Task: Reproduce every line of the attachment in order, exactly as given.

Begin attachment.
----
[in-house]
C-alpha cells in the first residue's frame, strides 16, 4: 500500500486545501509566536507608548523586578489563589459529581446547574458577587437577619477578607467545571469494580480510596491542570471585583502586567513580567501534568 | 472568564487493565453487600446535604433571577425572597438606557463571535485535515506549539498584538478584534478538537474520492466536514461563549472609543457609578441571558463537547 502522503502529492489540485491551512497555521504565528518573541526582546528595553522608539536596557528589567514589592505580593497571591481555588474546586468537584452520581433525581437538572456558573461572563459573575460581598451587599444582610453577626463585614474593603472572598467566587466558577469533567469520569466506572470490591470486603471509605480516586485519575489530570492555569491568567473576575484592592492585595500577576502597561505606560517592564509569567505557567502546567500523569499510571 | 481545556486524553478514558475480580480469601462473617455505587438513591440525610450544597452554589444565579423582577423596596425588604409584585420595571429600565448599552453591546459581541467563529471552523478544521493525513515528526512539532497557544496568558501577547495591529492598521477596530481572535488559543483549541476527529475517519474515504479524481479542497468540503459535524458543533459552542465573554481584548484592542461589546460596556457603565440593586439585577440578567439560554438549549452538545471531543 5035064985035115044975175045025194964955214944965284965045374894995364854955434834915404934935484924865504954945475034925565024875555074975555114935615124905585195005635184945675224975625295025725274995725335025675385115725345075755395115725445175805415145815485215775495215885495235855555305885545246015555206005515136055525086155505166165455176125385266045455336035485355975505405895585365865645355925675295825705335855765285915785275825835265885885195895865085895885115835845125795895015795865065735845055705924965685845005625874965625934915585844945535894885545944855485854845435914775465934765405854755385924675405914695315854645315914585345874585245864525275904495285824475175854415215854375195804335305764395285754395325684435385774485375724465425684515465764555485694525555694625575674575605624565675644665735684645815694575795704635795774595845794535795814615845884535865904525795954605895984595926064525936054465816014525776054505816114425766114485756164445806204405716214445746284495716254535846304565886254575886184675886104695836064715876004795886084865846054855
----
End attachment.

[in-house]
C-alpha cells in the first residue's frame, strides 16, 4: 500500500486545501509566536507608548523586578489563589459529581446547574458577587437577619477578607467545571469494580480510596491542570471585583502586567513580567501534568 | 472568564487493565453487600446535604433571577425572597438606557463571535485535515506549539498584538478584534478538537474520492466536514461563549472609543457609578441571558463537547 502522503502529492489540485491551512497555521504565528518573541526582546528595553522608539536596557528589567514589592505580593497571591481555588474546586468537584452520581433525581437538572456558573461572563459573575460581598451587599444582610453577626463585614474593603472572598467566587466558577469533567469520569466506572470490591470486603471509605480516586485519575489530570492555569491568567473576575484592592492585595500577576502597561505606560517592564509569567505557567502546567500523569499510571 | 481545556486524553478514558475480580480469601462473617455505587438513591440525610450544597452554589444565579423582577423596596425588604409584585420595571429600565448599552453591546459581541467563529471552523478544521493525513515528526512539532497557544496568558501577547495591529492598521477596530481572535488559543483549541476527529475517519474515504479524481479542497468540503459535524458543533459552542465573554481584548484592542461589546460596556457603565440593586439585577440578567439560554438549549452538545471531543 5035064985035115044975175045025194964955214944965284965045374894995364854955434834915404934935484924865504954945475034925565024875555074975555114935615124905585195005635184945675224975625295025725274995725335025675385115725345075755395115725445175805415145815485215775495215885495235855555305885545246015555206005515136055525086155505166165455176125385266045455336035485355975505405895585365865645355925675295825705335855765285915785275825835265885885195895865085895885115835845125795895015795865065735845055705924965685845005625874965625934915585844945535894885545944855485854845435914775465934765405854755385924675405914695315854645315914585345874585245864525275904495285824475175854415215854375195804335305764395285754395325684435385774485375724465425684515465764555485694525555694625575674575605624565675644665735684645815694575795704635795774595845794535795814615845884535865904525795954605895984595926064525936054465816014525776054505816114425766114485756164445806204405716214445746284495716254535846304565886254575886184675886104695836064715876004795886084865846054855